“Would you like to hear the fugue? It is a very physically demanding piece, but I will play as much as I can. Maybe you will sense something I do not.”

Keller doubted it. He had no musical training and had no ear for classical music. To him, the professor’s beautiful fugue will be harmonious madness, without sense. But he appreciated the priest’s sincerity and sat faithfully on the bench to listen to the end.  

The fugue opens with the theme of Alain. The first voice states the theme in its simplest form, then successively in each of the four voices. The priest told him to pay attention when the Alain theme recurs. 

As Keller expected, the music bound him to no secret communication. He heard, as he expected, nothing. 


He was able to persuade the priest to entrust the manuscripts to the university. The department was organizing a collection of essays in the professor’s honor; it would be an occasion to publish the fugue, and the music librarian would be delighted at this addition. 

The priest had said with some dejection, “Is that where it’s going to end up?”

Keller assured him hastily, “Of course, I will push for publication, but the professor never lectured on music, and nobody knew he composed. Would you rather keep the manuscripts?”

The priest shook his head. “Every summer until three years ago, the professor reworked the fugue. That is why I kept it. It has no use for me. I can do nothing for it.”

Keller watched the priest relapse into silence and let the words echo within him. 

“And the Vinteuil sonata?”

“He never mentioned it.”


Keller left the church as the twilight was making itself felt. The darkness had not yet time to make the path unfamiliar.

A sea of fire enveloped the silent snow at the summits. Nothing moved, all was eternal. Despite his reconciliation to nature, he seemed to see out of the corner of his eye a veil that has been torn, and behind the veil, in shadows, the sightless chasm.

Music, when living voices die, vibrate in the memory. 

Keller asked himself again if the fugue that the professor had borne long in his heart evoked anything in him. 

The permanent snow on mountains burned in the setting sun. 


Under painted windows that tore the sunlight through the glass, made it holy, scattered it over the priest at the organ like a handful of white feathers, Keller could not deceive himself. He was not moved by the music. 

The priest playing the organ did not transform into an image of professor and the fugue in his mind. It was not because of a flawed imagination. The idea simply did not occur to him.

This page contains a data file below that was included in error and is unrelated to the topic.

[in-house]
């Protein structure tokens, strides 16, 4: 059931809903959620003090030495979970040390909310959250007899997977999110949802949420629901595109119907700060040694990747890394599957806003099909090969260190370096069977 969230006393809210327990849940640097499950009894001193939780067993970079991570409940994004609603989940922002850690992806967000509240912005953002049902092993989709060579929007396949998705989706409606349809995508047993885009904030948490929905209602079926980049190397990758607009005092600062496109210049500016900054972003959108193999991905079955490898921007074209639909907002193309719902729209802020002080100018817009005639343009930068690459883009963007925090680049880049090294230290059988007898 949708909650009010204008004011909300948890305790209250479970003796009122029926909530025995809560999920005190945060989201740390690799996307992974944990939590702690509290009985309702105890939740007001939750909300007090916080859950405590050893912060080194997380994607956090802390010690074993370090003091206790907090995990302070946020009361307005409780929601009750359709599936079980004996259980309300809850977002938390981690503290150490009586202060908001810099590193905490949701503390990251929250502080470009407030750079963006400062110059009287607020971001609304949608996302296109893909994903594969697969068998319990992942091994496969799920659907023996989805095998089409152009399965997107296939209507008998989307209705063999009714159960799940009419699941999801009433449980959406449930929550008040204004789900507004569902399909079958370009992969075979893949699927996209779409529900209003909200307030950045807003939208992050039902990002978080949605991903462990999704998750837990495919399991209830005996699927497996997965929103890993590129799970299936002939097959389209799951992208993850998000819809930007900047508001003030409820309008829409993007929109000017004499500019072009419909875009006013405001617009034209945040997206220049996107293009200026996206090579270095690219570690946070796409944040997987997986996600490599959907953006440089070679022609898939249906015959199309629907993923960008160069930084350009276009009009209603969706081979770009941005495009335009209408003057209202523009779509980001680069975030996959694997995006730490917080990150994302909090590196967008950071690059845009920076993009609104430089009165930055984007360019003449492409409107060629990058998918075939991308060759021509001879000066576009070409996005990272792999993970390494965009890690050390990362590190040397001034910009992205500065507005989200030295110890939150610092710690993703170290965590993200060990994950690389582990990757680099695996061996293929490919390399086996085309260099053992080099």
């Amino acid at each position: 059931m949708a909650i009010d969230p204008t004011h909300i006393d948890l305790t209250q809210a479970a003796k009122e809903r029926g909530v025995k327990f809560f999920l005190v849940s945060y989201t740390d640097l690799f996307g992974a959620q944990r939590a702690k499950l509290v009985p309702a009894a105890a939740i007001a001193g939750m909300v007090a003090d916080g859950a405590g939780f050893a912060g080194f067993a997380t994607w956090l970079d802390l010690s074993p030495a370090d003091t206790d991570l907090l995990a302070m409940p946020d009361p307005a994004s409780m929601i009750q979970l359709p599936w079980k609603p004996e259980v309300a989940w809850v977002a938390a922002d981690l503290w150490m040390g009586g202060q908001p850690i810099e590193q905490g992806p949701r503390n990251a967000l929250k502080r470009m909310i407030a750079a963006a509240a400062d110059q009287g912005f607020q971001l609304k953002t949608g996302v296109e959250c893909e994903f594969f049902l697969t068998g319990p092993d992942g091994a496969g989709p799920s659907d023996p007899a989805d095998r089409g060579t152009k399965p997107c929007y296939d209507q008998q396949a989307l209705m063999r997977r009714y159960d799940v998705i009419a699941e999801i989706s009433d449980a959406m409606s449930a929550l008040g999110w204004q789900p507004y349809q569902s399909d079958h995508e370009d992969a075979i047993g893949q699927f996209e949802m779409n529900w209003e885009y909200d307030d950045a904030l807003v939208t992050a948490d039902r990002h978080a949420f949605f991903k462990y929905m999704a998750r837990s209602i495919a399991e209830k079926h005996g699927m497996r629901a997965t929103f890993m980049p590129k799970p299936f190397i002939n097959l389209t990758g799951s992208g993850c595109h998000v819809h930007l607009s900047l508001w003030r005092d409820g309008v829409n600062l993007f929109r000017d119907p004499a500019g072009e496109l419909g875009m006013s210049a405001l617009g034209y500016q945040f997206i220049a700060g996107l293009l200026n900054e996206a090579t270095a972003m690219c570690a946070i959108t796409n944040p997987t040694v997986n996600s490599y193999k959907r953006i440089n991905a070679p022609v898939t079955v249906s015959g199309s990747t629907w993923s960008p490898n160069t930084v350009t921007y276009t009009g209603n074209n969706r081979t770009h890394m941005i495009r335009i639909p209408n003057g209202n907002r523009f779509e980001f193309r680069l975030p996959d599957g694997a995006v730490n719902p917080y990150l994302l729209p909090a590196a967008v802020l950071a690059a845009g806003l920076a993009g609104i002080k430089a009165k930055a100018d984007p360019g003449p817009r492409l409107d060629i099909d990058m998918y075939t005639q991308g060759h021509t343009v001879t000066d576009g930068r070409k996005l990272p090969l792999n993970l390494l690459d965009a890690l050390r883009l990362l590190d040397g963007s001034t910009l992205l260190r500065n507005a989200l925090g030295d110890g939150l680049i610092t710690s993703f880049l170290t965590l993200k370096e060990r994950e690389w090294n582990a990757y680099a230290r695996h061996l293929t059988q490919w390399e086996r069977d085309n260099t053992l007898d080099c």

Soul-searching sorrow, as if all the sorrow of the generations were bound in the keys, crying out, crying, crying — this he, categorically, did not hear. 

He didn’t catch the Alain theme at the beginning, much less when it was subjected to various developments. The music score meant little to him since he couldn’t read it. To his untrained eye, the notes were as meaningful as hieroglyphs or ideograms to a foreigner. 

The wind blew back his hair, and a voice spoke to him from the mountains. It was hard not to be melancholy in this evening breeze, harder to resist that the music was as meaningless as a randomly generated number, vanishing on a whim, pitiful as if it had never been. 


He was still shaking the numbness from his hands. 

After the performance, his hands were clenched, red, and numb. It hurt when he uncurled his fingers, and he drew a sharp inward breath, as though he’d been holding his lungs still. 

No unleashed spirit, no vision was conveyed. Not even the memory of the fugue disrupted Keller’s thoughts.

But when the light crystallized in one corner of the church, the music vibrated in his mind. It lived in the perpetual life of the mind, abiding in life despite not being a physical presence. 

Keller didn’t search for the fugue; it found him. Perhaps he consented to hear the fugue because he thought it would bless his soul.

At its end, a veil was lifted from the world, and he saw things differently. 

A name evoked through music presented a beautiful world, intimate, only theirs. Composing from it, acting upon it to color it with his own light, the professor made the unseen presence abide. 

The church lost a talented organist, the university lost a brilliant scholar, the letter lost its recipient, and the dead lost someone who remembered them.  


Keller walked to the house by the lake. In a sense, he had walked the path from birth to the grave. 

At the door, he bowed slightly and changed from holding the manuscript under his arm to holding it against his heart. 

Time stretched out his shadow farther and farther. Beneath the gathering swallows in the sky, the carillon bells of the church were singing the hour for evening vespers.